greater-than-anticipated transaction costs; the integration of acquired
businesses; the failure or delay in closing or realizing anticipated benefits of
acquisitions, joint ventures, or divestitures; the inability to deliver
precision technology and agricultural solutions to customers; and the failure to
realize anticipated savings or benefits of cost reduction, productivity, or
efficiency efforts.

COVID-19

Uncertainties related to the continued effects of the COVID-19 pandemic have
adversely affected and may continue to affect the Company’s business and
outlook. These uncertainties include, among other things: the duration and
impact of any resurgence in COVID-19; disruptions in the supply chain, including
those caused by industry capacity constraints, material availability, and global
logistics delays and constraints arising from, among other things, the
transportation capacity of ocean shipping containers, and continued disruptions
in the operations of one or more key suppliers, or the failure of any key
suppliers; and an increasingly competitive labor market due to a sustained labor
shortage or increased turnover caused by the COVID-19 pandemic. The
sustainability of the economic recovery from the pandemic remains unclear and
significant volatility could continue for a prolonged period.

Agricultural Equipment Operations

The Company’s agricultural equipment operations are subject to a number of
uncertainties, including certain factors that affect farmers’ confidence and
financial condition. These factors include demand for agricultural products;
world grain stocks; soil conditions; harvest yields; prices for commodities and
livestock; crop and livestock production expenses; availability of fertilizer;
availability of transport for crops; trade restrictions and tariffs; global
trade agreements; the level of farm product exports; the growth and
sustainability of non-food uses for some crops (including ethanol and biodiesel
production); real estate values; available acreage for farming; changes in
government farm programs and policies; international reaction to such programs;
changes in and effects of crop insurance programs; changes in environmental
regulations and their impact on farming practices; animal diseases and their
effects on poultry, beef, and pork consumption and prices on livestock feed
demand; and crop pests and diseases.

Production and Precision Agriculture Operations

The production and precision agriculture operations rely in part on hardware and
software, guidance, connectivity and digital solutions, and automation and
machine intelligence. Many factors contribute to the Company’s precision
agriculture sales and results, including the impact to customers’ profitability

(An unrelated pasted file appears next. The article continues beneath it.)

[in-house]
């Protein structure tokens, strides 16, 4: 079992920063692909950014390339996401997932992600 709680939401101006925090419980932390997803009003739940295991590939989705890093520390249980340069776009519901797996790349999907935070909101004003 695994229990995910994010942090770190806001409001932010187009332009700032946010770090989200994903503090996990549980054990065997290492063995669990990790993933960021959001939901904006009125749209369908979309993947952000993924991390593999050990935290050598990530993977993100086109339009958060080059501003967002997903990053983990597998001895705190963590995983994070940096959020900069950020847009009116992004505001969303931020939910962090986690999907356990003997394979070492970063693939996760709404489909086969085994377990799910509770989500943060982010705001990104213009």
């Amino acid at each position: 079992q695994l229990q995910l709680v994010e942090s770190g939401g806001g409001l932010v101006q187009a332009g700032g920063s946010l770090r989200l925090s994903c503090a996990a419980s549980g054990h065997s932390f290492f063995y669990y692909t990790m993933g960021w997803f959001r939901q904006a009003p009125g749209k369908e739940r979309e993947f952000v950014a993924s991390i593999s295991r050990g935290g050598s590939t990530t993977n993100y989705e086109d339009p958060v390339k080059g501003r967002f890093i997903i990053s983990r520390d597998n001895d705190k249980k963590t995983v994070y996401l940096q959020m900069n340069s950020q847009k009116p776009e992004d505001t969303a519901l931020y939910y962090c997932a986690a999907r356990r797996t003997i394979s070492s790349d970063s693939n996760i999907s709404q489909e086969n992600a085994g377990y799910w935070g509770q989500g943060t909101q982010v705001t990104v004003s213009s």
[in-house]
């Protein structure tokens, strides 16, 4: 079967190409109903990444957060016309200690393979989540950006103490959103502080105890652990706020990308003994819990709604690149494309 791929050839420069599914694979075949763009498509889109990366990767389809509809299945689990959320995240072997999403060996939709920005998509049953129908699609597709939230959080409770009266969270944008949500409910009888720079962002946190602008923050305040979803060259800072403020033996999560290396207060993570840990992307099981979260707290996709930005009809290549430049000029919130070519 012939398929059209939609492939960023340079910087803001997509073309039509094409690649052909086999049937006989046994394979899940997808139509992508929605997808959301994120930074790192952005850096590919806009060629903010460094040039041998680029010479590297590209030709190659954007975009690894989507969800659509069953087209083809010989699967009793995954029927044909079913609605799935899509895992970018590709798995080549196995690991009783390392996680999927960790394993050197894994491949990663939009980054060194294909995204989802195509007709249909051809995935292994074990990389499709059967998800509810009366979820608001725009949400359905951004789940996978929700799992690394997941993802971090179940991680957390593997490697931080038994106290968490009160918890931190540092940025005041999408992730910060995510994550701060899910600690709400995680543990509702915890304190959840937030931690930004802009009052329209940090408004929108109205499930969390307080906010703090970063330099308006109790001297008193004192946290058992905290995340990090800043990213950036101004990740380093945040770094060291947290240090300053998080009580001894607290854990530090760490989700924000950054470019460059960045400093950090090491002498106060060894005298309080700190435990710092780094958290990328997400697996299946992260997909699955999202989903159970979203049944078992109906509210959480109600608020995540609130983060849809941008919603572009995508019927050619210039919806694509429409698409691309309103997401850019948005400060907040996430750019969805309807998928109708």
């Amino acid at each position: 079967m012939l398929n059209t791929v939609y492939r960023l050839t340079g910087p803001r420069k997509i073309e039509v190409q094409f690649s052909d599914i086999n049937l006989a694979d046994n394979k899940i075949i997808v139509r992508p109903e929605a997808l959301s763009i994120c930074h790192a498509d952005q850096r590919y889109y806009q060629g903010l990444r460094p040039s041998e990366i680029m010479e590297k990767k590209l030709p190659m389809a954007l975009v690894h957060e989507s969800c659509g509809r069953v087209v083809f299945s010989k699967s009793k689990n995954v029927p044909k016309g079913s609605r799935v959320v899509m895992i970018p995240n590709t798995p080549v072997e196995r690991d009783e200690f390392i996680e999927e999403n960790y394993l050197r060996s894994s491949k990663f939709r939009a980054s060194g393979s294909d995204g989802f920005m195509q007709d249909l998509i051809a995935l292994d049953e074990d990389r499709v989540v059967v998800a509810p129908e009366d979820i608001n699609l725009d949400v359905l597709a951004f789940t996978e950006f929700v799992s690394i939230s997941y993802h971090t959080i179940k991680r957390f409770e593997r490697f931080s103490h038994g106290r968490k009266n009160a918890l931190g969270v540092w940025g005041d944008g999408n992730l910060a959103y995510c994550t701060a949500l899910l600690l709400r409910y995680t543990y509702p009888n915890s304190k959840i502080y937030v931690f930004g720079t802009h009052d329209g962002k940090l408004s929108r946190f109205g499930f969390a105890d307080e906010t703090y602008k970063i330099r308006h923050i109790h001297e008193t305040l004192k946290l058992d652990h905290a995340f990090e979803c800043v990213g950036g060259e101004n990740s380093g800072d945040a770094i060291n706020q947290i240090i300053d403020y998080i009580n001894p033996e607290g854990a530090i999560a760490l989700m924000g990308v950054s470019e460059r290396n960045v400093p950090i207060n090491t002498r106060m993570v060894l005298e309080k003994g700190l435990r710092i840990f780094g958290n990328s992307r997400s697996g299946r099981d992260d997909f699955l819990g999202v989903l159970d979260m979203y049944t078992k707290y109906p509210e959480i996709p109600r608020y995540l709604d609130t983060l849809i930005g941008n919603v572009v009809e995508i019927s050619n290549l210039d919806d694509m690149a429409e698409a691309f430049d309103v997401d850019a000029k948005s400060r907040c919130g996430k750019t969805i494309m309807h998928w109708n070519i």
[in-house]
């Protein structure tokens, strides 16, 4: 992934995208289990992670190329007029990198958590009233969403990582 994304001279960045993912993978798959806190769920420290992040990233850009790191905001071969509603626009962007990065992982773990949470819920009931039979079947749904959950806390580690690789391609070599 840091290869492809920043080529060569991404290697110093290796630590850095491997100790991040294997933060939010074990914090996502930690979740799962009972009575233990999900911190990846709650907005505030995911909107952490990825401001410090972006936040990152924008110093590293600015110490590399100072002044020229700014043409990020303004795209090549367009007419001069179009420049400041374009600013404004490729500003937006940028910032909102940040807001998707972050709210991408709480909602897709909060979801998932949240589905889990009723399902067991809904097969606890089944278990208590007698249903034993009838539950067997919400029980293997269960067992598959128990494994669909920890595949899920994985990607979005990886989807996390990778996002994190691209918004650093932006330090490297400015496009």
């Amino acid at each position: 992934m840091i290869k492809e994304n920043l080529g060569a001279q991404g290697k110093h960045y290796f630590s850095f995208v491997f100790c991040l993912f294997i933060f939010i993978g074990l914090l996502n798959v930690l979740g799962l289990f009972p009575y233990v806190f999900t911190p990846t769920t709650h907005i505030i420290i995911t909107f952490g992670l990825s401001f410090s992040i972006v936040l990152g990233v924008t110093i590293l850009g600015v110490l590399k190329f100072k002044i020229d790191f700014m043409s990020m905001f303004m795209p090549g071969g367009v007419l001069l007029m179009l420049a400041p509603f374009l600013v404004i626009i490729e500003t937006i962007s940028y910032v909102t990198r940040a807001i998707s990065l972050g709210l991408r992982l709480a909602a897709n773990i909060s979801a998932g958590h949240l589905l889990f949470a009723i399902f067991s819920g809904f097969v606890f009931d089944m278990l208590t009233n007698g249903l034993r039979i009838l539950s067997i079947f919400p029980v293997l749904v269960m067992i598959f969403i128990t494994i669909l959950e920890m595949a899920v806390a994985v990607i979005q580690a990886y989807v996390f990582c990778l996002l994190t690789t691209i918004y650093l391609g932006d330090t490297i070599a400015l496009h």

and/or sustainability outcomes; the rate of adoption and use by customers;
availability of technological innovations; speed of research and development;
effectiveness of partnerships with third parties; and the dealer channel’s
ability to support and service precision technology solutions.

Small Agriculture and Turf Equipment

Factors affecting the Company’s small agriculture and turf equipment operations
include customer profitability; labor supply; consumer borrowing patterns;
consumer purchasing preferences; housing starts and supply; infrastructure
investment; spending by municipalities and golf courses; and consumable input
costs.


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Construction and Forestry

Factors affecting the Company’s construction and forestry equipment operations
include consumer spending patterns; real estate and housing prices; the number
of housing starts; interest rates; commodity prices such as oil and gas; the
levels of public and non-residential construction; and investment in
infrastructure. Prices for pulp, paper, lumber, and structural panels affect
sales of forestry equipment.

John Deere Financial

The liquidity and ongoing profitability of John Deere Capital Corporation and
the Company’s other financial services subsidiaries depend on timely access to
capital in order to meet future cash flow requirements, and to fund operations,
costs, and purchases of the Company’s products. If general economic conditions
deteriorate or capital markets become more volatile, funding could be
unavailable or insufficient. Additionally, customer confidence levels may result
in declines in credit applications and increases in delinquencies and default
rates, which could materially impact write-offs and provisions for credit
losses.

Supplemental Consolidating Information

The supplemental consolidating data presented on the subsequent pages is
presented for informational purposes. The equipment operations represent the
enterprise without financial services. The equipment operations include the
Company’s production and precision agriculture operations, small agriculture and
turf operations, construction and forestry operations, and other corporate
assets, liabilities, revenues, and expenses not reflected within financial
services. Transactions between the equipment operations and financial services
have been eliminated to arrive at the consolidated financial statements.

The equipment operations and financial services participate in different
industries. The equipment operations primarily generate earnings and cash flows
by manufacturing and selling equipment, service parts, and technology solutions
to dealers and retail customers. Financial services primarily finances sales and
leases by dealers of new and used equipment that is largely manufactured by the
Company. Those earnings and cash flows generally are the difference between the
finance income received from customer payments less interest expense, and
depreciation on equipment subject to an operating lease. These two businesses
are capitalized differently and have separate performance metrics. The
supplemental consolidating data is also used by management due to these
differences.